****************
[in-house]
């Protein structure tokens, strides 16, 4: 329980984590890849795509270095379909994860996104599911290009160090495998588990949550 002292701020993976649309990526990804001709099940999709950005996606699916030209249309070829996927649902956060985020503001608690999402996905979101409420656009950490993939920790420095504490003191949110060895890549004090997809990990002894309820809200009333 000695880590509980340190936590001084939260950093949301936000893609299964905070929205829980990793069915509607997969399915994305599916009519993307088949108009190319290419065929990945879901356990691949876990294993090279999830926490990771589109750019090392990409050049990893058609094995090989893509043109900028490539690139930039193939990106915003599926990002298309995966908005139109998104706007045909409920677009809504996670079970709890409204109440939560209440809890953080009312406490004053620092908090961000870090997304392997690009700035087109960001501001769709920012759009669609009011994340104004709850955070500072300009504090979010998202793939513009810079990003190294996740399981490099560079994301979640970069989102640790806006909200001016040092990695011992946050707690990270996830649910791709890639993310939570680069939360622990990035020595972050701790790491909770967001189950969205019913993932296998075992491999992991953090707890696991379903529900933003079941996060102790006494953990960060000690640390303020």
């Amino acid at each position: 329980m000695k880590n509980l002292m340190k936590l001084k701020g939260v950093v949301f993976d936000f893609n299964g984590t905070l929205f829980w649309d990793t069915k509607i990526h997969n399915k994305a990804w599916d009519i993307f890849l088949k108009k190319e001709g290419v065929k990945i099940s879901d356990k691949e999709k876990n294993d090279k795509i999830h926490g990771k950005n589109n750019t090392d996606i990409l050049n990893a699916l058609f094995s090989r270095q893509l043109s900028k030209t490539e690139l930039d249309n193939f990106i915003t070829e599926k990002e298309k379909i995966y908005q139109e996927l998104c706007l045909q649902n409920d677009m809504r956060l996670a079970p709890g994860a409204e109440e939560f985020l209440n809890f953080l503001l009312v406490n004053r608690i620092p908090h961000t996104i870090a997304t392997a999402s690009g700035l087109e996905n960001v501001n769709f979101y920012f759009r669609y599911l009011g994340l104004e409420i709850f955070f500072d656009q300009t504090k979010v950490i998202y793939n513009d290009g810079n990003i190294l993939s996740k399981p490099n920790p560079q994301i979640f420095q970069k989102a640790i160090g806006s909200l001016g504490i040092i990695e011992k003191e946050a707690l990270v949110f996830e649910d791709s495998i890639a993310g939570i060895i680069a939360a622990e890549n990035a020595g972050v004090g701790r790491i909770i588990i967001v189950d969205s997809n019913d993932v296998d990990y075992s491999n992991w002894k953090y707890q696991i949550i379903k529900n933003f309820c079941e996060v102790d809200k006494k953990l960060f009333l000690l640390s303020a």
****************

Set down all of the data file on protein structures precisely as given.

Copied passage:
[in-house]
């Protein structure tokens, strides 16, 4: 329980984590890849795509270095379909994860996104599911290009160090495998588990949550 002292701020993976649309990526990804001709099940999709950005996606699916030209249309070829996927649902956060985020503001608690999402996905979101409420656009950490993939920790420095504490003191949110060895890549004090997809990990002894309820809200009333 000695880590509980340190936590001084939260950093949301936000893609299964905070929205829980990793069915509607997969399915994305599916009519993307088949108009190319290419065929990945879901356990691949876990294993090279999830926490990771589109750019090392990409050049990893058609094995090989893509043109900028490539690139930039193939990106915003599926990002298309995966908005139109998104706007045909409920677009809504996670079970709890409204109440939560209440809890953080009312406490004053620092908090961000870090997304392997690009700035087109960001501001769709920012759009669609009011994340104004709850955070500072300009504090979010998202793939513009810079990003190294996740399981490099560079994301979640970069989102640790806006909200001016040092990695011992946050707690990270996830649910791709890639993310939570680069939360622990990035020595972050701790790491909770967001189950969205019913993932296998075992491999992991953090707890696991379903529900933003079941996060102790006494953990960060000690640390303020």
């Amino acid at each position: 329980m000695k880590n509980l002292m340190k936590l001084k701020g939260v950093v949301f993976d936000f893609n299964g984590t905070l929205f829980w649309d990793t069915k509607i990526h997969n399915k994305a990804w599916d009519i993307f890849l088949k108009k190319e001709g290419v065929k990945i099940s879901d356990k691949e999709k876990n294993d090279k795509i999830h926490g990771k950005n589109n750019t090392d996606i990409l050049n990893a699916l058609f094995s090989r270095q893509l043109s900028k030209t490539e690139l930039d249309n193939f990106i915003t070829e599926k990002e298309k379909i995966y908005q139109e996927l998104c706007l045909q649902n409920d677009m809504r956060l996670a079970p709890g994860a409204e109440e939560f985020l209440n809890f953080l503001l009312v406490n004053r608690i620092p908090h961000t996104i870090a997304t392997a999402s690009g700035l087109e996905n960001v501001n769709f979101y920012f759009r669609y599911l009011g994340l104004e409420i709850f955070f500072d656009q300009t504090k979010v950490i998202y793939n513009d290009g810079n990003i190294l993939s996740k399981p490099n920790p560079q994301i979640f420095q970069k989102a640790i160090g806006s909200l001016g504490i040092i990695e011992k003191e946050a707690l990270v949110f996830e649910d791709s495998i890639a993310g939570i060895i680069a939360a622990e890549n990035a020595g972050v004090g701790r790491i909770i588990i967001v189950d969205s997809n019913d993932v296998d990990y075992s491999n992991w002894k953090y707890q696991i949550i379903k529900n933003f309820c079941e996060v102790d809200k006494k953990l960060f009333l000690l640390s303020a």